Since its founding in 1981, Keilhauer has consistently pushed the envelope on sustainable manufacturing. This drive has culminated in the release of the company’s first carbon neutral product: the Swurve task chair. “We build the idea of sustainability into every single product, right from the very outset of the design brief, so it comes into every conversation,” says Mike Keilhauer, president of the North American furniture brand.
Getting there was no mean feat. Designed by Andrew Jones, the sculptural Swurve underwent a meticulous life-cycle assessment that calculated — and minimized — its total carbon footprint. “That was an important part of it,” says Keilhauer. “For us to be carbon neutral, we had to identify the process of manufacturing from cradle to grave.”
That process starts with materials. “Where are the parts made? How are they mined? You have to identify everything that goes into the product in order to make informed decisions as to what you can eliminate, reduce or recycle.” From the initial concept and early sketches through to the chair’s last day of use (and beyond), every single step is carefully considered — and then independently audited.
Swurve’s sleekly sculpted aluminum base is both an aesthetic highlight and an eco-savvy feature. As Keilhauer explains, “Aluminum is one of those perfect materials for closed-loop. You can melt it down and make a product again — it’s fully recyclable.” Overall, the chair is fabricated with 20 per cent recycled aluminum, 80 per cent recycled steel and 60 per cent recycled nylon, and features a striking mesh back option that’s entirely waste-free. What’s more, the wide range of powder-coated finishes available for the aluminum components offers an elegant, low carbon alternative to chrome.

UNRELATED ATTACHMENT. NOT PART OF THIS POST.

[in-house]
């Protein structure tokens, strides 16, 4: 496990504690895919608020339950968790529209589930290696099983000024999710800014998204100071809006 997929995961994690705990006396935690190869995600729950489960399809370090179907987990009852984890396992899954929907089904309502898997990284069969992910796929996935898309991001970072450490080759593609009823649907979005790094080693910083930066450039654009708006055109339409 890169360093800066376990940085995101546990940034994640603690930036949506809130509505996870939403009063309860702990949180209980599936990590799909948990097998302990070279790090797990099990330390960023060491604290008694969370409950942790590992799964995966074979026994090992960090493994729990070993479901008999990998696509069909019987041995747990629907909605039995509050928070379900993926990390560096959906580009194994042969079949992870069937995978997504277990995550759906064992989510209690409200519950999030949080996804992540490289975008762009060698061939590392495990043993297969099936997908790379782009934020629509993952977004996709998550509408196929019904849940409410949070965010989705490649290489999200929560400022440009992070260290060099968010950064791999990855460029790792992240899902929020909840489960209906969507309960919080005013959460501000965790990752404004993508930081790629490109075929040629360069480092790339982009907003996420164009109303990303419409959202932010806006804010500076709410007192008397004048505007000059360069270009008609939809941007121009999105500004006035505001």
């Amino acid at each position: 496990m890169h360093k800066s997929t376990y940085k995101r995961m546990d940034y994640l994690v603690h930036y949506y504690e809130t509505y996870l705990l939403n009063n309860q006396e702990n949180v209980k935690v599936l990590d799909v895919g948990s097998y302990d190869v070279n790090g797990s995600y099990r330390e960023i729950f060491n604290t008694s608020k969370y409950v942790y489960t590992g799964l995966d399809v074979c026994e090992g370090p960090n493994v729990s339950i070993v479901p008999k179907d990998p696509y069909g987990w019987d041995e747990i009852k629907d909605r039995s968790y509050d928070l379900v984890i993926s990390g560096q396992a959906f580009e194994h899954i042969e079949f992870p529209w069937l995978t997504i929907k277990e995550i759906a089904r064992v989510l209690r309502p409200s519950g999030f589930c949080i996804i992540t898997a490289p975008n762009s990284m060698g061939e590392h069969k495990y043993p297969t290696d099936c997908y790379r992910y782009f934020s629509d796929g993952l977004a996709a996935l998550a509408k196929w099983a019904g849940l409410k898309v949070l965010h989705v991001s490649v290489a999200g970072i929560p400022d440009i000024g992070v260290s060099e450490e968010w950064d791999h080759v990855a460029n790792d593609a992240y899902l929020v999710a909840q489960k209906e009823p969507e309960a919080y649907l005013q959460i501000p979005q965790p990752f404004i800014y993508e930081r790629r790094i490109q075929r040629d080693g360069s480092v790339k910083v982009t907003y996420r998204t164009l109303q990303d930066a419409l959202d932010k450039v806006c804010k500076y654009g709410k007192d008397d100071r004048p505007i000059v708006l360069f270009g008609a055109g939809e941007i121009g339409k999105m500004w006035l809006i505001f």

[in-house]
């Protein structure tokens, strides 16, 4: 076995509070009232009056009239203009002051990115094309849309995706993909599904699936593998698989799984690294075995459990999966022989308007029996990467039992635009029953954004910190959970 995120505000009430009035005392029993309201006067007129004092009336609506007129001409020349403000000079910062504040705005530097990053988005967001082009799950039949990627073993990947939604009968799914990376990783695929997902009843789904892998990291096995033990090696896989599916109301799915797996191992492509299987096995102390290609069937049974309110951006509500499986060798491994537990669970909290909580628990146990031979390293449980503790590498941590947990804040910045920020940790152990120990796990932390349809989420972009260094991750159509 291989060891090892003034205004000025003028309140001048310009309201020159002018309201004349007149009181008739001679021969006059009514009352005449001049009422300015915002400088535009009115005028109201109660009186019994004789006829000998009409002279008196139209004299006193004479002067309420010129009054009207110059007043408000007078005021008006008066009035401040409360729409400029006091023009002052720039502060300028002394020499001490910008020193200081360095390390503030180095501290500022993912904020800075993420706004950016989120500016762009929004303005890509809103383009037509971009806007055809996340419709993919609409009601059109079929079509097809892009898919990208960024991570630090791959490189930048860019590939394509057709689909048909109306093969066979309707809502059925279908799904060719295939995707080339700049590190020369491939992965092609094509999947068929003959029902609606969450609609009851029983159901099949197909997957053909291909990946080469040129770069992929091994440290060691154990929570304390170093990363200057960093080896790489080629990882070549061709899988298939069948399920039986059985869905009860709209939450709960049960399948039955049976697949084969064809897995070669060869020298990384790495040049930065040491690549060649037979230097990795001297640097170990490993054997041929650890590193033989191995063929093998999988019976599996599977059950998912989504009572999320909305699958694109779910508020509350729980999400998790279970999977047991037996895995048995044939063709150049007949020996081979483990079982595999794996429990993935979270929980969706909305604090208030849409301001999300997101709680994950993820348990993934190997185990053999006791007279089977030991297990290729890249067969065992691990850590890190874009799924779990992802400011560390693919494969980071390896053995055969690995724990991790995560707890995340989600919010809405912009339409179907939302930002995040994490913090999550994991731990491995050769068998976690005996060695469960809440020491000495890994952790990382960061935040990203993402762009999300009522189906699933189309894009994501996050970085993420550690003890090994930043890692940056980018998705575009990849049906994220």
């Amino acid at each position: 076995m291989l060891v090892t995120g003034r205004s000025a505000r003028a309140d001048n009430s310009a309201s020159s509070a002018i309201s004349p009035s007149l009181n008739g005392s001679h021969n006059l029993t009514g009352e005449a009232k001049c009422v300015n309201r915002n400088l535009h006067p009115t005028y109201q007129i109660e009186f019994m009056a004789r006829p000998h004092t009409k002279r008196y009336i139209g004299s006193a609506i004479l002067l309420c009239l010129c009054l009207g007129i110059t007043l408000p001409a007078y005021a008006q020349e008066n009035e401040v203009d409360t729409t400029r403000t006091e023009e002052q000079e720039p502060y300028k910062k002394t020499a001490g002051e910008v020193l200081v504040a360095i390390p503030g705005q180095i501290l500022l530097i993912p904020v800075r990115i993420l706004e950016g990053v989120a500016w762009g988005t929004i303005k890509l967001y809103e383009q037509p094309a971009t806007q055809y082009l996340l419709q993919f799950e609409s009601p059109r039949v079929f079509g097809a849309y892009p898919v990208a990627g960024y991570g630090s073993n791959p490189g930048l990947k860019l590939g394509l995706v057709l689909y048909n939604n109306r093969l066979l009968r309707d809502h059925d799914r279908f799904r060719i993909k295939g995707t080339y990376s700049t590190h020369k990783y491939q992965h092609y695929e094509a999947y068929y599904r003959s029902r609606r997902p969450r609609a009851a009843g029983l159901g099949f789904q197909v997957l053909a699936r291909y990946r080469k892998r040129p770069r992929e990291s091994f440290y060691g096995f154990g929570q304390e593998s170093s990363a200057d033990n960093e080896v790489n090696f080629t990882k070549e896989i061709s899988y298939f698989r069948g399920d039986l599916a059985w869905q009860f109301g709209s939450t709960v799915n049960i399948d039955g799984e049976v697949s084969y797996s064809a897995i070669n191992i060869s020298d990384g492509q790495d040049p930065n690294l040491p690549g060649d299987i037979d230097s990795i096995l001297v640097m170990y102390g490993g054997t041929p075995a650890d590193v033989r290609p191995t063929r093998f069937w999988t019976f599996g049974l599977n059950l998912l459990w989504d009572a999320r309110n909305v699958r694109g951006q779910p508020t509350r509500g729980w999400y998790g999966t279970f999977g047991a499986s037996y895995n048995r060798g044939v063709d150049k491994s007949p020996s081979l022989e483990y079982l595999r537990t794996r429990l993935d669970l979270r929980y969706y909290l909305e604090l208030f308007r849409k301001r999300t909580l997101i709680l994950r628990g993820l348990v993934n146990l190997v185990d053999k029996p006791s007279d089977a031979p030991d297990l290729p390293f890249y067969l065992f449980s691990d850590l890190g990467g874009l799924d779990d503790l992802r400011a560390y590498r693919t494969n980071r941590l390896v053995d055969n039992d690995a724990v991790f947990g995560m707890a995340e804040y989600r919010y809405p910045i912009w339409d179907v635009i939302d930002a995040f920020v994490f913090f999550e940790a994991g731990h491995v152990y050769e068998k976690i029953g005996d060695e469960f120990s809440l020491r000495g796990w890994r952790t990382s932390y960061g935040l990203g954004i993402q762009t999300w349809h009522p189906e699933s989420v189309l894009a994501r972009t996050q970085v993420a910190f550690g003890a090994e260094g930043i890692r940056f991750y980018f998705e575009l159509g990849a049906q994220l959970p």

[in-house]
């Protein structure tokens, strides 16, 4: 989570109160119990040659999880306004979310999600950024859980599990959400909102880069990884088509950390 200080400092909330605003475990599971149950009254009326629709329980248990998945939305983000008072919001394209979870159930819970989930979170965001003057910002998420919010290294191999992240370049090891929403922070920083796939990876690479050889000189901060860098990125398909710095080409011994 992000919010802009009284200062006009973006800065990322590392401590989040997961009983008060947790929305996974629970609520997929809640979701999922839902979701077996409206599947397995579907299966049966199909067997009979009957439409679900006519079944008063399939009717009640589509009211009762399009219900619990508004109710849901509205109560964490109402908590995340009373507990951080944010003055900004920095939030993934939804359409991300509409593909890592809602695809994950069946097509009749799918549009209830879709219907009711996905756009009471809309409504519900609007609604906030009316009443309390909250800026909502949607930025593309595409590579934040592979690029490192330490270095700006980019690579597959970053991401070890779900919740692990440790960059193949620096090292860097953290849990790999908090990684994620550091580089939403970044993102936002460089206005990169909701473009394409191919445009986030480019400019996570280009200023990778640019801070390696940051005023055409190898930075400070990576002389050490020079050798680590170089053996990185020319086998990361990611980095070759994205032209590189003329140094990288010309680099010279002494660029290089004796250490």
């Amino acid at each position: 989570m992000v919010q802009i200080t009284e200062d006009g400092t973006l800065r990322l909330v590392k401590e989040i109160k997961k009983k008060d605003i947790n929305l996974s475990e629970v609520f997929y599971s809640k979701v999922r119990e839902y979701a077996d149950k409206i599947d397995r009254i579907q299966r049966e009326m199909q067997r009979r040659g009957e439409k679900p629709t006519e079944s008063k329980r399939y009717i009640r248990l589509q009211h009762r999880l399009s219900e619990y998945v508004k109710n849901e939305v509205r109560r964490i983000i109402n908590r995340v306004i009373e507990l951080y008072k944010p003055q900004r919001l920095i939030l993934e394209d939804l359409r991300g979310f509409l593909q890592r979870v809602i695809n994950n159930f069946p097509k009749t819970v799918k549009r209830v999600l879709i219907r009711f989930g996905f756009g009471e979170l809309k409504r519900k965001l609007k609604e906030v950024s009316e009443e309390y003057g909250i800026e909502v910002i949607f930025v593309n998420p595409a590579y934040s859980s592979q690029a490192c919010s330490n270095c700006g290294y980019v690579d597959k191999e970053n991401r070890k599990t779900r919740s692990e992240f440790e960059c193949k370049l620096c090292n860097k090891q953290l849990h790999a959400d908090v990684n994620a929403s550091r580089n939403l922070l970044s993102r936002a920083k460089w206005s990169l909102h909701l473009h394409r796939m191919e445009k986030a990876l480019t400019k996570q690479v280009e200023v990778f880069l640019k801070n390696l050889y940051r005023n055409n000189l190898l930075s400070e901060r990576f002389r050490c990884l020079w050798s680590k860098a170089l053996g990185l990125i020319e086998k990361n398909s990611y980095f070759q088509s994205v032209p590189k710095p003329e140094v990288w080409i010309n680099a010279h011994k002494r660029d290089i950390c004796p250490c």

From the operation of its production facility to packaging and transport, Keilhauer diligently works to reduce the cost to the planet at every turn: Renewable Energy Certificates cover 100 per cent of the company’s electricity use; its energy-saving production facility — which has eliminated all waste water — is furnished with highly efficient equipment; and low-carbon packaging and careful transportation planning mitigate the net carbon output.
Consciously made with repairable and replaceable parts — and supported by a 10-year warranty — Swurve is intended for long-term use, its durability and impeccable style extending the product’s lifespan and ensuring minimal waste ends up in landfill.
To calculate Swurve’s net carbon output, Keilhauer completed a third-party ISO 14044 Life Cycle Assessment encompassing materials, production, transport and end-of-life costs. Accordingly, the chair’s total embodied carbon output amounts to 116 kilograms of CO₂ equivalent — with the impact balanced by commensurate carbon offsets. But the company isn’t stopping there. Keilhauer is targeting further carbon-neutral — and even carbon-negative — products in the future.
For now, Swurve is a seminal achievement — one made possible by years of committed incremental progress. As Mike Keilhauer puts it, major innovation is driven by a multitude of smaller decisions. “You have to get into the minutiae of the product, dig deep down into the supply chain of every material,” he says, “and then make the right choices.”
This content was published by Azure on behalf of Keilhauer.
How Keilhauer created the carbon-neutral Swurve chair — and where it’s going from here.